My family has a mother-daughter book group where we each take a turn choosing a book to read and plan a relevant activity to discuss it. Last month my little sister chose The Secret Garden, a book I hadn't read in years and years. We had to have our meeting early in the month so I hadn't finished the book (or honestly even started it) and for the activity we watched the 1987 Hallmark Hall of Fame version of the film (mostly because it has a delicious cameo from a very young Colin Firth). It was a passable adaptation and followed the story line fairly well except for perhaps five minutes of film depicting the children when they've grown up (enter Colin Firth as Colin). It's a nice gesture to round out the story in the way the book does not, but I found it unexpectedly and profoundly affected my experience when I actually read the book later in the month.

The scene shows Mary driving back to Misselthwaite Manor. She's dressed in a WWI uniform with a field nurse band encircling her arm. The makes her way to the Secret Garden where she meets a delighted Ben Weatherstaff who has been tending the garden during the war. He laments the loss of Dickon who was killed in action in the Argonne Forest and Mary replies, "If Dickon had to die, he would have chosen a place where there were green and growing things." They are then joined by a grown Colin dressed in an officer's uniform and walking with a cane and limp from a shrapnel wound. He proposes, she accepts, and the movie ends with a sun-drenched panorama of the garden.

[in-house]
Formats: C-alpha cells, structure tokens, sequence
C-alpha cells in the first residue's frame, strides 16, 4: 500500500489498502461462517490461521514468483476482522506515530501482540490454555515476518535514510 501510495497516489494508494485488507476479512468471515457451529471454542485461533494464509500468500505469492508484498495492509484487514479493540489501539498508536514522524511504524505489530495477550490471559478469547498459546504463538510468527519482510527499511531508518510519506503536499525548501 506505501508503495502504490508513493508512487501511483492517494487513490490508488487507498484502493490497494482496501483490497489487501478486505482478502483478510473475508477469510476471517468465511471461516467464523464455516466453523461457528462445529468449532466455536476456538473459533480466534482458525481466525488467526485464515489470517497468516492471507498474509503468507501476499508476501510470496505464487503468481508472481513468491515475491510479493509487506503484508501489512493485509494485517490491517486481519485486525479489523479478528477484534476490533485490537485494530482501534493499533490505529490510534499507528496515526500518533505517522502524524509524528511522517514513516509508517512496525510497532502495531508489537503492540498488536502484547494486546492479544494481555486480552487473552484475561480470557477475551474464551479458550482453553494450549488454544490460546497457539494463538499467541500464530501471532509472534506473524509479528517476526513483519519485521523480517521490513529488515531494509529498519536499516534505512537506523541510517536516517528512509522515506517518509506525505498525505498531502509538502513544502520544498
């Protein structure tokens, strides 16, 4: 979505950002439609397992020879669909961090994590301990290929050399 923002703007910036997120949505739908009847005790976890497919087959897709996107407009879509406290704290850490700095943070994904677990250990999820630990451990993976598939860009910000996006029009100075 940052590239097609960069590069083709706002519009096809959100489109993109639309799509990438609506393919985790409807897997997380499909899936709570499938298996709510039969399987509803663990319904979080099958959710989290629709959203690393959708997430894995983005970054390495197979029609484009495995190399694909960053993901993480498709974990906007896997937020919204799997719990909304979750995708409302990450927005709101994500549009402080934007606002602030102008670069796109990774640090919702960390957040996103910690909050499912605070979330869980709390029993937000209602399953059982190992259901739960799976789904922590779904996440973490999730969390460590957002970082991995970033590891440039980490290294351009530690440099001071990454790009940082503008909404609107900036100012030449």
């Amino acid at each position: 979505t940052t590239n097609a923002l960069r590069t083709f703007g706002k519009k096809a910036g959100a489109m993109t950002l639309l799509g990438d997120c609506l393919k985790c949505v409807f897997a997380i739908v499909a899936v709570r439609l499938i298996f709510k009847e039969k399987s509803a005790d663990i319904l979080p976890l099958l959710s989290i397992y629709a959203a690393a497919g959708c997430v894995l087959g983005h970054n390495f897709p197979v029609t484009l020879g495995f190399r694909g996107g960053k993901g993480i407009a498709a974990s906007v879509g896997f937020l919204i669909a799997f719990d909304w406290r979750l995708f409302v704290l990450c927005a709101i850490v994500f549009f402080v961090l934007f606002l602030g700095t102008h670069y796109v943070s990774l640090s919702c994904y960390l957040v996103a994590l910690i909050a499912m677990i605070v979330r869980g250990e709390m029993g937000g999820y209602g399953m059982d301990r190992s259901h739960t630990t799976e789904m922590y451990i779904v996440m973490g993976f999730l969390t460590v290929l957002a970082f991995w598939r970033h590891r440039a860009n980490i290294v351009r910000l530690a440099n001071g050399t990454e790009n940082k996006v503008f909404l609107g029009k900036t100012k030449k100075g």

Sounds lovely, right? It's nice to know what happens after a "Happily Ever After", right? I'm not so sure.

On a completely superficial note, I always wanted Mary to end up with Dickon (though Colin didn't age half-bad), so that was a little disappointing. However, the WWI elements were nothing less than heartbreaking to me. As I read about these happy, innocent children, I couldn't help but mourn the future before them. And having walked through the still-scarred Argonne and seeing photographs of the wasteland it was during the war Mary's naive comment adds another layer of pain to Dickon's last moments. But on the other hand, imagining the experiences they would have later in life made their pure joy in tending the garden that much sweeter and the garden became in my mind even more of a blessing than it is depicted in the novel.

The Secret Garden was published serially in 1910 and in novel form the next year, so Burnett wouldn't have had any notion of what was shortly to happen to the world, yet the influence of one film adaptation, my own interest in and experience with early 20th century history dramatically changed my experience reading it. I'm still not sure if I liked these influences, but they are definitely something to think about.

So what do you think about these outside influences?

3. Add your link to the Linky List below.Happy Hopping!

*PLEASE NOTE: if you do not answer the question and link back to The Blue Bookcase in a post on your blog, you will be removed from the Linky list.